The gameplay handles the racing in one of two ways: Either slip behind the wheel and drive yourself in A-Spec mode, or create an A.I, driver and have it drive a car for you in B-Spec mode. This is more of a management mode where you issue instructions to your driver during the race (pace up/pace down/maintain pace/overtake) and help him "learn" to race better. A- and B-Specs have an identical roster of races, and you can earn cash and win prize cars in both, but both modes are discrete: Winning a race in one mode does not mean credit in another. Being successful at any race yields money and cars, and — new to GT5 — experience. The better your performance, the more experience you earn. And the more experience you earn, the higher level you become. Much of the game's content — cars included — is gated by level, so you have to level up to access them. It's a pretty good idea that adds a new element to the otherwise traditional Gran Turismo construct.

So. Now we're back to the burning question: How is it?

Well, at its heart, GT5 is the Gran Turismo series we all know and love. It follows the same tried and tested formula of its predecessors, and I found myself slipping into my comfortable GT groove as I began to play it: complete the "B" License Tests with all Gold Medals so I can win a few decent cars to start with, compete in the Sunday Cup... then the FF Challenge. Yep. It's like I'm back with an old friend. The racing is fun. The handling is definitely improved — it's more finessed and complex and feels more realistic than ever before. But then I start doing my old Gran Turismo tricks: I bash cars out of the way on the first corner, I take creative short cuts around the same old familiar tracks. And I realize I'm pretty much playing the same game I've played before. Sure, the visuals are better, the audio is improved, and the general tactility of the game is better, but yet I'm playing it the same way as I've done before.

Then I start watching the other cars, and it looks to me like I'm not the only one doing the same thing as before: the A.I. is behaving the way I remember it in previous versions of the series. Opponents seem to be trundling around on rails, even to the point of sometimes barging me out of the way to stay on their predetermined course. This has happened on numerous occasions now, and it's frankly annoying. It's really apparent on high-speed circuits where the opponents draft you and almost seem to be deliberately trying to perform a PIT maneuver on you because they can't seem to figure out a way to get past you. I've watched their behavior on replays to see what the problem is, and it really doesn't seem to be anything other than that the cars want to maintain a set course, regardless of what is happening around them.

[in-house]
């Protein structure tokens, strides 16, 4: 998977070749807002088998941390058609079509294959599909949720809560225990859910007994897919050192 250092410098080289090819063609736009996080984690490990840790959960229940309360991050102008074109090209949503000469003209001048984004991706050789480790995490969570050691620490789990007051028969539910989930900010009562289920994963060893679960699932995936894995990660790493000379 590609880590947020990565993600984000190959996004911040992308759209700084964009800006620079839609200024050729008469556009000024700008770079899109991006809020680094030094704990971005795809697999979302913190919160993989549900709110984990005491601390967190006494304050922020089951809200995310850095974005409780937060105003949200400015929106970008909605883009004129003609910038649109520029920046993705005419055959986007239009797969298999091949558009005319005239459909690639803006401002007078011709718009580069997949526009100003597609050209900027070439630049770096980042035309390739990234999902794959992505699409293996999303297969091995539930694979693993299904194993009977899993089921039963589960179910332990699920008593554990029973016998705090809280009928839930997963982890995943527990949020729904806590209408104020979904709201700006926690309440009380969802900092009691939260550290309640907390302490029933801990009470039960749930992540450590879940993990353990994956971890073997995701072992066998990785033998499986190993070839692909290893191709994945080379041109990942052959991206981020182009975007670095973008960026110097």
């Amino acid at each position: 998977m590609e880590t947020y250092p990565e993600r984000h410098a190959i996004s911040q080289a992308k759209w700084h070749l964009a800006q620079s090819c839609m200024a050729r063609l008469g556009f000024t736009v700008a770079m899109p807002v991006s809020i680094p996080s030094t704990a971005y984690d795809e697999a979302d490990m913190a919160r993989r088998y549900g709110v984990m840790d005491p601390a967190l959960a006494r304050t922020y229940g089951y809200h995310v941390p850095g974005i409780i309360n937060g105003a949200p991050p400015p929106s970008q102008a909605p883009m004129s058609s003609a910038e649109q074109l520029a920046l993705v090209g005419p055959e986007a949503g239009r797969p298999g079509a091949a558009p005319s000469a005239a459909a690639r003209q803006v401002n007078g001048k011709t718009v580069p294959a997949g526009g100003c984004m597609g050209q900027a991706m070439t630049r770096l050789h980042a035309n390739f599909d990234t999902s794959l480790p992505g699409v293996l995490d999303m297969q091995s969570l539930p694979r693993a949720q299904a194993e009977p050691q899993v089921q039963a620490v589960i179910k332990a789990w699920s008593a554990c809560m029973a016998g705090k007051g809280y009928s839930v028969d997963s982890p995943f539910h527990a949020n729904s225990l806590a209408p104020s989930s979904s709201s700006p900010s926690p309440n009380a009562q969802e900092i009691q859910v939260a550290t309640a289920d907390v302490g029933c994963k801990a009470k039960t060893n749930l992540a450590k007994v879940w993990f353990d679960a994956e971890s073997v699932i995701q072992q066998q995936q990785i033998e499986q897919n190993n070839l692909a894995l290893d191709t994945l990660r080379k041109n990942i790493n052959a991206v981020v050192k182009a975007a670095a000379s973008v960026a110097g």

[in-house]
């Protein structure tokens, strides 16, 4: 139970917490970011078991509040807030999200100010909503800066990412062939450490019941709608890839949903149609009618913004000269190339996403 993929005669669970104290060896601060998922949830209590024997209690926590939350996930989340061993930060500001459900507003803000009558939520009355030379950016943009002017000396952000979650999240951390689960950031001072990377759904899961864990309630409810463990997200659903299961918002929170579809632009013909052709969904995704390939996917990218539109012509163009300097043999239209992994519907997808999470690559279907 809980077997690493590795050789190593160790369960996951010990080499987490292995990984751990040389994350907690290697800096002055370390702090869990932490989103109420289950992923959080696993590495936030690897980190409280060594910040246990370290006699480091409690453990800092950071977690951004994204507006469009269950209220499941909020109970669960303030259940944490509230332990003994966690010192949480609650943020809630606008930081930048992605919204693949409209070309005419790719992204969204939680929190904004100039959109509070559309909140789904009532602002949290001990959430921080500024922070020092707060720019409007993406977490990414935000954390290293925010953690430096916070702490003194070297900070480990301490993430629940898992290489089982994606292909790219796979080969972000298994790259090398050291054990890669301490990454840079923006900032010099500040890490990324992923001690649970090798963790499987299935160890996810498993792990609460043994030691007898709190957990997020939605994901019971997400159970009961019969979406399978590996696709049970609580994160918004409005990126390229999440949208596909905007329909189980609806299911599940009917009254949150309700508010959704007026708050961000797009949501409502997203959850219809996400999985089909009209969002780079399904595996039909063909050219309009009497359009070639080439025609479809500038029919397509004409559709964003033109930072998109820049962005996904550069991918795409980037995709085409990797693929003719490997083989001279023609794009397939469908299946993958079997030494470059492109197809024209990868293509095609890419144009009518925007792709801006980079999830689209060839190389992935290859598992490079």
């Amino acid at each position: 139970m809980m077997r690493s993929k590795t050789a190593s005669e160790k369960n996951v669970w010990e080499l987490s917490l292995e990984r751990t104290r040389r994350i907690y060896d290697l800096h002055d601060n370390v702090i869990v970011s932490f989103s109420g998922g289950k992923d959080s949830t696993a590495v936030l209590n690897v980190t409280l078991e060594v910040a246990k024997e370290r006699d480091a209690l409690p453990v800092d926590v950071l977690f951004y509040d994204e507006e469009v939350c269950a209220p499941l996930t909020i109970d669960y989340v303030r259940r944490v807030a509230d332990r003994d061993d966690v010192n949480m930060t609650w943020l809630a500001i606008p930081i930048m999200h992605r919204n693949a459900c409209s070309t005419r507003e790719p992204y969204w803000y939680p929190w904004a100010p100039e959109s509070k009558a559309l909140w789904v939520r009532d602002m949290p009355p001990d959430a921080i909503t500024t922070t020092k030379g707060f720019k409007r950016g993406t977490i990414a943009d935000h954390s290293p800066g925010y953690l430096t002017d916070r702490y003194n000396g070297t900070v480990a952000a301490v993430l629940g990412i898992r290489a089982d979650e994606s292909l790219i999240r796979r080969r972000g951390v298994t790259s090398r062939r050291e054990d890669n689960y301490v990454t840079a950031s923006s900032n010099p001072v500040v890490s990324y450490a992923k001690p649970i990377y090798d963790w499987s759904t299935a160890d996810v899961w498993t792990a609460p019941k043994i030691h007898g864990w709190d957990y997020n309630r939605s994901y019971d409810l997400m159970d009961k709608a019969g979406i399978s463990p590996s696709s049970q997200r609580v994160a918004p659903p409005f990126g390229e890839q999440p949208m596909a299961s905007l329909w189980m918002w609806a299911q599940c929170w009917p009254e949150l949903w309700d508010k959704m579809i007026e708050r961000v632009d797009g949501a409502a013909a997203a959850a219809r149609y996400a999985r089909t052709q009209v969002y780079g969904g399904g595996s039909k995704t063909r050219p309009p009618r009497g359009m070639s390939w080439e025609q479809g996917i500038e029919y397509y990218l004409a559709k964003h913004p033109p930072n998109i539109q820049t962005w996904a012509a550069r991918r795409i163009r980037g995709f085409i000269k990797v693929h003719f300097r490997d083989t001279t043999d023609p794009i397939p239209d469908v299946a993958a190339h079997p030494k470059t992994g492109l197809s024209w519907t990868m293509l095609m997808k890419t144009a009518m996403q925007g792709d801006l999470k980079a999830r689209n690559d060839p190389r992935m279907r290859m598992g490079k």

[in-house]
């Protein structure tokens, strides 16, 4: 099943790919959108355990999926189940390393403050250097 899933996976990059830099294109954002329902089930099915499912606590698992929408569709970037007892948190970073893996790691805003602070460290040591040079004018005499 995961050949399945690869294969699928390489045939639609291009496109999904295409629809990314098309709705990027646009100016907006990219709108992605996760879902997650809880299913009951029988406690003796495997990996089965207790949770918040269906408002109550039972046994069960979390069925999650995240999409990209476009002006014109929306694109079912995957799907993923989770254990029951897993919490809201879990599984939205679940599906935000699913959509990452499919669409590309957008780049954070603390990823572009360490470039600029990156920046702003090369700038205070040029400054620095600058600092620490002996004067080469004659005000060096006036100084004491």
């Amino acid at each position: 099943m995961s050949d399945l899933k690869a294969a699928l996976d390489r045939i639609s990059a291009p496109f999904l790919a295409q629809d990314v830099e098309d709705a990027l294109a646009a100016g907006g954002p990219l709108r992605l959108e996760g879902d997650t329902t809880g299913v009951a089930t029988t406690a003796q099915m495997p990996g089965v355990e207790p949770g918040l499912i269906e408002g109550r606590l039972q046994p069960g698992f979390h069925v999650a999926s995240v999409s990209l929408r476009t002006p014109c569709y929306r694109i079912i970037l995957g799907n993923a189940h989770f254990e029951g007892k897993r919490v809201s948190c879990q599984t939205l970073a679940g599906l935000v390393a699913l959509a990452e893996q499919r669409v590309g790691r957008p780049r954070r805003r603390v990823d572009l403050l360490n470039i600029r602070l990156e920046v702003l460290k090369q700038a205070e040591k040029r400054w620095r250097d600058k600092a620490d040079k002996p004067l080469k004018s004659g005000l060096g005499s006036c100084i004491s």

I also notice that cars often behave very predictably — doing the same thing, lap after lap. Sure, I understand that racing is about finding an optimal route and being consistent, but at the same time, this consistency creates a situation where races can be won simply by learning which corners the A.I. gets wrong every lap. Sure, this is a very subtle observation, but it does shift the focus away from feeling like you're really racing, particularly in contests that are very close, to playing a pattern-recognition game.

And in that sense, I'm back to my original point — this feels the same as previous GT games. I don't know how much time Polyphony spent tweaking the A.I. from earlier GT games, but whether they spent a lot of time on it, or a little, the end result doesn't look or feel much different to me from previous games. And considering the importance of A.I. and the amount of time Polyphony had to develop the game, I find that disappointing.

Another area where I experienced some disappointment is in the cosmetics. Most of the time, GT5's graphics are amazing, but some areas are weak. Sometimes the shadows are glitchy and don't look right. The crowd graphics look decent from a distance, but sometimes when they're too close to the track, they look like something from a PS2 game. Most tracks look gorgeous, but occasionally some areas look like they're just not quite polished — a little too artificial. Like I said, most of the time things look amazing, but it's not consistent. And that lack of consistency is also evident in the car models.